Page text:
DEFINITIONS

The definitions applicable to the above calculations are as follows:

□PRD#: PERIOD OF PLAY

TEAM PP#: POWER PLAY OPPORTUNITY BY TEAM NUMBER

IN: ELAPSED GAME CLOCK TIME-IN

OUT: ELAPSED GAME CLOCK TIME-OUT

PPTB: POWER PLAY TIME BEGIN

MLTH: MAXIMUM LENGTH POWER PLAY TIME IN MINUTES

PA: PLAYER ADVANTAGE: 1 PLAYER/2 PLAYER/MAJOR TIME

TGS: ELAPSED TIME GAME CLOCK ALL GOALS SCORED

PEN: ELAPSED TIME GAME CLOCK ALL PENALTIES

OPP GLTNDR: OPPOSING GOALTENDER

OG: OPPOSING GOALTENDER SWEATER NUMBER

MP: TEAMS OPPOSING GOALTENDER ELAPSED TIME MINUTES PLAYED BETWEEN

TIME-IN TIME-OUT (ROUNDED OUT TO NEAREST MINUTE PER 30 SECONDS OF PLAYING TIME)

GA: OPPOSING GOALTENDER TOTAL GOALS AGAINST

1-PLAYER: 1-PLAYER POWER PLAY ADVANTAGE

G: 1-PLAYER POWER PLAY GOALS SCORED

M: 1-PLAYER POWER PLAY MINUTES

S: 1-PLAYER POWER PLAY SECONDS

2-PLAYER 2-PLAYER POWER PLAY ADVANTAGE

G: 2-PLAYER POWER PLAY GOALS SCORED

M: 2-PLAYER POWER PLAY MINUTES

S: 2-PLAYER POWER PLAY SECONDS

MAJOR: MAJOR POWER PLAY ADVANTAGE

G: MAJOR TIME POWER PLAY GOALS SCORED

M: MAJOR TIME POWER PLAY MINUTES

S: MAJOR TIME POWER PLAY SECONDS

COMPOSITE: COMPOSITE POWER PLAY ADVANTAGE

G: COMPOSITE POWER PLAY GOALS SCORED

M: COMPOSITE POWER PLAY MINUTES

S: COMPOSITE POWER PLAY SECONDS

RUNNING TIME: SUB TOTAL OF POWER PLAY GOALS/POWER PLAY TIME CREDITED TO A TEAM

BY TIME-IN/TIME-OUT OF GAME.

1-PLAYER: 1-PLAYER POWER PLAY ADVANTAGE

G: 1-PLAYER POWER PLAY GOALS SCORED

M: 1-PLAYER POWER PLAY MINUTES

S: 1-PLAYER POWER PLAY SECONDS

2-PLAYER 2-PLAYER POWER PLAY ADVANTAGE

G: 2-PLAYER POWER PLAY GOALS SCORED

M: 2-PLAYER POWER PLAY MINUTES

S: 2-PLAYER POWER PLAY SECONDS

MAJOR: MAJOR POWER PLAY ADVANTAGE

G: MAJOR TIME POWER PLAY GOALS SCORED

M: MAJOR TIME POWER PLAY MINUTES

S: MAJOR TIME POWER PLAY SECONDS

COMPOSITE: COMPOSITE POWER PLAY ADVANTAGE

G: COMPOSITE POWER PLAY GOALS SCORED

M: COMPOSITE POWER PLAY MINUTES

S: COMPOSITE POWER PLAY SECONDS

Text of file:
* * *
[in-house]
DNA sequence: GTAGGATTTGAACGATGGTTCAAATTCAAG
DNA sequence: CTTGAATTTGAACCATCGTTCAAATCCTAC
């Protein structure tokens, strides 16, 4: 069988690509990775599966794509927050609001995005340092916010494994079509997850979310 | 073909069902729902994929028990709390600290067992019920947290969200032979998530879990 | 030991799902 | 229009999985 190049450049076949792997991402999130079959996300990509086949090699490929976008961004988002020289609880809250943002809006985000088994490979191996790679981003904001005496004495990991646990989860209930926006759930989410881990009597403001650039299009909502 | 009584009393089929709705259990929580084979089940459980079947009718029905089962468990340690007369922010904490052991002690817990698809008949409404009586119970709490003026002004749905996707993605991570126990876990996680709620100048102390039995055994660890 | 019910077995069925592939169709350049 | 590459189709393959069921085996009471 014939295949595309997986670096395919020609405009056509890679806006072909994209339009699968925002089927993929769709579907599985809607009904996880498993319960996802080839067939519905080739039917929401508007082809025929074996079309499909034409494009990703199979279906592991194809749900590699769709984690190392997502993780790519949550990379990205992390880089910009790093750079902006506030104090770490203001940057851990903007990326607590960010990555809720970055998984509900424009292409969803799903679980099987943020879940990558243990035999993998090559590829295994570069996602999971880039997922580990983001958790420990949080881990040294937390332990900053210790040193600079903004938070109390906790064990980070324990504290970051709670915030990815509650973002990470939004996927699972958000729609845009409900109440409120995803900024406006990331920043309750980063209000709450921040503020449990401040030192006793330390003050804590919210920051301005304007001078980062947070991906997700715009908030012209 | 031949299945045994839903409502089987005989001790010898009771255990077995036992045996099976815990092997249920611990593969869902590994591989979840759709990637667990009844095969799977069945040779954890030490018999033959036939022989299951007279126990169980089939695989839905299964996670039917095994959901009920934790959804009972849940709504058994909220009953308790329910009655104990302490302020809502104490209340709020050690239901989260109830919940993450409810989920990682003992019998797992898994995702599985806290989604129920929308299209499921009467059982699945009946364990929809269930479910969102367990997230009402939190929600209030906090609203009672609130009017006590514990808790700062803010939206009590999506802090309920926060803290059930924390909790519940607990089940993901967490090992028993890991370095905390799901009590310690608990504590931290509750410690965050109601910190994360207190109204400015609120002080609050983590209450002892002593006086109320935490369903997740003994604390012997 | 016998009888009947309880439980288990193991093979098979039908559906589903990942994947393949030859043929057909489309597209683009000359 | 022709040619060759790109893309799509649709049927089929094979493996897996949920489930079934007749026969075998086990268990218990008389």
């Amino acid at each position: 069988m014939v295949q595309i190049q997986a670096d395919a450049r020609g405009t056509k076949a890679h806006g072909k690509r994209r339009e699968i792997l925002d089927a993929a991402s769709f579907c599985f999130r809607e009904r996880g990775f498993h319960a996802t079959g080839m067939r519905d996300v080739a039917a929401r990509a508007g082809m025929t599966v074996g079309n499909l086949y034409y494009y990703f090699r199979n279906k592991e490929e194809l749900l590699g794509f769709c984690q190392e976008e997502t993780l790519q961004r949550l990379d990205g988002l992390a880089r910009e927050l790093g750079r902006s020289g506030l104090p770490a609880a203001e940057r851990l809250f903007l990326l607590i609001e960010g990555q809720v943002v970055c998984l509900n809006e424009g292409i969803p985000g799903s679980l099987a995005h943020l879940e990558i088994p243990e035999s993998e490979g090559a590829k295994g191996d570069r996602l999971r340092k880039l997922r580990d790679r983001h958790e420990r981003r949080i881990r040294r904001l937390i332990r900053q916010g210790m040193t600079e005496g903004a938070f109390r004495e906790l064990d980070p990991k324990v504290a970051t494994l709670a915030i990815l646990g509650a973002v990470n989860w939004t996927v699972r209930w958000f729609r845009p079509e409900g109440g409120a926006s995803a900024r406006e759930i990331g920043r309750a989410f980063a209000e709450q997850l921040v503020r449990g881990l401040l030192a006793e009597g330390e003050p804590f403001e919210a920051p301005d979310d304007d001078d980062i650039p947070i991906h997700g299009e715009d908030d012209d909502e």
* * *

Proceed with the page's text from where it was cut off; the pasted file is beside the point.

OPPOSING GOALTENDER: OPPOSING TEAMS GOALTENDER APPEARING IN GAME AT TIME OF EVENT

SUMMARY OF THE INVENTION

Specifically, in a converting device for converting a box score in a hockey game eventually to final statistics relating to composite power play, composite penalty efficiency, two-player power-play, two-player penalty efficiency, major power play, major penalty efficiency, composite hot seat, hot seat two-player disadvantage, hot seat major disadvantage, and earned goal average, and wherein the final statistics are, in turn, obtainable from intermediate statistical data, an improvement will be described hereinbelow.

In that improvement the intermediate statistical data are identified by a combination of respective letters and/or numbers, and are fed into a standard calculator or computer so as to obtain the final statistics therefrom. The improvement is best understood with reference to a description, appearing herein-below, to be read in conjunction with the illustration of the accompanying figs. It is advantageous if a longitudinal carriage is provided, and if converting means are used to obtain intermediate statistical data from the box score, and the converting means include a longitudinal timing chart disposed in parallel with a first axis, calibrated along its ordinate sequentially at predetermined major intervals, while along its abscissa and parallel to a second axis perpendicular to the first axis there are denoted generally a first team, followed sequentially by a second team which normally opposes the first team.